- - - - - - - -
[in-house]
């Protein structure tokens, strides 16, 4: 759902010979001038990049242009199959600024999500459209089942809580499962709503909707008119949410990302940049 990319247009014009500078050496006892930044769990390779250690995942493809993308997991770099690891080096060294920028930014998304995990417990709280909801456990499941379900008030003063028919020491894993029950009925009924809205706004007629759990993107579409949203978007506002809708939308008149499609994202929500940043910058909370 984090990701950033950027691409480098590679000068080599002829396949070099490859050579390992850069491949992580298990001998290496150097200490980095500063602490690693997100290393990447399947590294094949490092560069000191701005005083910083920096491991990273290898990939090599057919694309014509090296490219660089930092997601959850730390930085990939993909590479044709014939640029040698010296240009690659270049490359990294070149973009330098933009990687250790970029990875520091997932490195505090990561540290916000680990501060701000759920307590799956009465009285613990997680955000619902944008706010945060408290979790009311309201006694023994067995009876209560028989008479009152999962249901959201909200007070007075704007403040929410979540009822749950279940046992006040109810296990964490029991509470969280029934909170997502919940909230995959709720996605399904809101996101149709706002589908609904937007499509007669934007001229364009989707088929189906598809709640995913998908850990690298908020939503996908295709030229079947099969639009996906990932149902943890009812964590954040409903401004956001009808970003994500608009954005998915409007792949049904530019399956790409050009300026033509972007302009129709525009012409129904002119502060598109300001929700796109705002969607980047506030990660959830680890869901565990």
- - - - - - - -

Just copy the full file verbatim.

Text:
[in-house]
């Protein structure tokens, strides 16, 4: 759902010979001038990049242009199959600024999500459209089942809580499962709503909707008119949410990302940049 990319247009014009500078050496006892930044769990390779250690995942493809993308997991770099690891080096060294920028930014998304995990417990709280909801456990499941379900008030003063028919020491894993029950009925009924809205706004007629759990993107579409949203978007506002809708939308008149499609994202929500940043910058909370 984090990701950033950027691409480098590679000068080599002829396949070099490859050579390992850069491949992580298990001998290496150097200490980095500063602490690693997100290393990447399947590294094949490092560069000191701005005083910083920096491991990273290898990939090599057919694309014509090296490219660089930092997601959850730390930085990939993909590479044709014939640029040698010296240009690659270049490359990294070149973009330098933009990687250790970029990875520091997932490195505090990561540290916000680990501060701000759920307590799956009465009285613990997680955000619902944008706010945060408290979790009311309201006694023994067995009876209560028989008479009152999962249901959201909200007070007075704007403040929410979540009822749950279940046992006040109810296990964490029991509470969280029934909170997502919940909230995959709720996605399904809101996101149709706002589908609904937007499509007669934007001229364009989707088929189906598809709640995913998908850990690298908020939503996908295709030229079947099969639009996906990932149902943890009812964590954040409903401004956001009808970003994500608009954005998915409007792949049904530019399956790409050009300026033509972007302009129709525009012409129904002119502060598109300001929700796109705002969607980047506030990660959830680890869901565990």